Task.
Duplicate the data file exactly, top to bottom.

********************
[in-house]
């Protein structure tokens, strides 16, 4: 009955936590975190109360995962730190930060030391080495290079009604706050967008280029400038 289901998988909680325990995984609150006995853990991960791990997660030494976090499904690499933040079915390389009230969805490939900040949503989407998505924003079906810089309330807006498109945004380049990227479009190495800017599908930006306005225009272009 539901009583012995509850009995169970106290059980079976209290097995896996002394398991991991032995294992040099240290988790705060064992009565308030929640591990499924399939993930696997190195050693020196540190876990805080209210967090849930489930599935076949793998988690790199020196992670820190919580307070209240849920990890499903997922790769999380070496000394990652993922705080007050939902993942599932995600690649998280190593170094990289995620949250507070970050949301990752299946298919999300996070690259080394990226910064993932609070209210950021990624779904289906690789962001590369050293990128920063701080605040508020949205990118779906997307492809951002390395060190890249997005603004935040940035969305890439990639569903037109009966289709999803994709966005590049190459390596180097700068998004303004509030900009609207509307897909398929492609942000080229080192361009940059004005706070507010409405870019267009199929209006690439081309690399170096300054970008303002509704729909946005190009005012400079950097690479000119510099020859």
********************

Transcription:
[in-house]
């Protein structure tokens, strides 16, 4: 009955936590975190109360995962730190930060030391080495290079009604706050967008280029400038 289901998988909680325990995984609150006995853990991960791990997660030494976090499904690499933040079915390389009230969805490939900040949503989407998505924003079906810089309330807006498109945004380049990227479009190495800017599908930006306005225009272009 539901009583012995509850009995169970106290059980079976209290097995896996002394398991991991032995294992040099240290988790705060064992009565308030929640591990499924399939993930696997190195050693020196540190876990805080209210967090849930489930599935076949793998988690790199020196992670820190919580307070209240849920990890499903997922790769999380070496000394990652993922705080007050939902993942599932995600690649998280190593170094990289995620949250507070970050949301990752299946298919999300996070690259080394990226910064993932609070209210950021990624779904289906690789962001590369050293990128920063701080605040508020949205990118779906997307492809951002390395060190890249997005603004935040940035969305890439990639569903037109009966289709999803994709966005590049190459390596180097700068998004303004509030900009609207509307897909398929492609942000080229080192361009940059004005706070507010409405870019267009199929209006690439081309690399170096300054970008303002509704729909946005190009005012400079950097690479000119510099020859």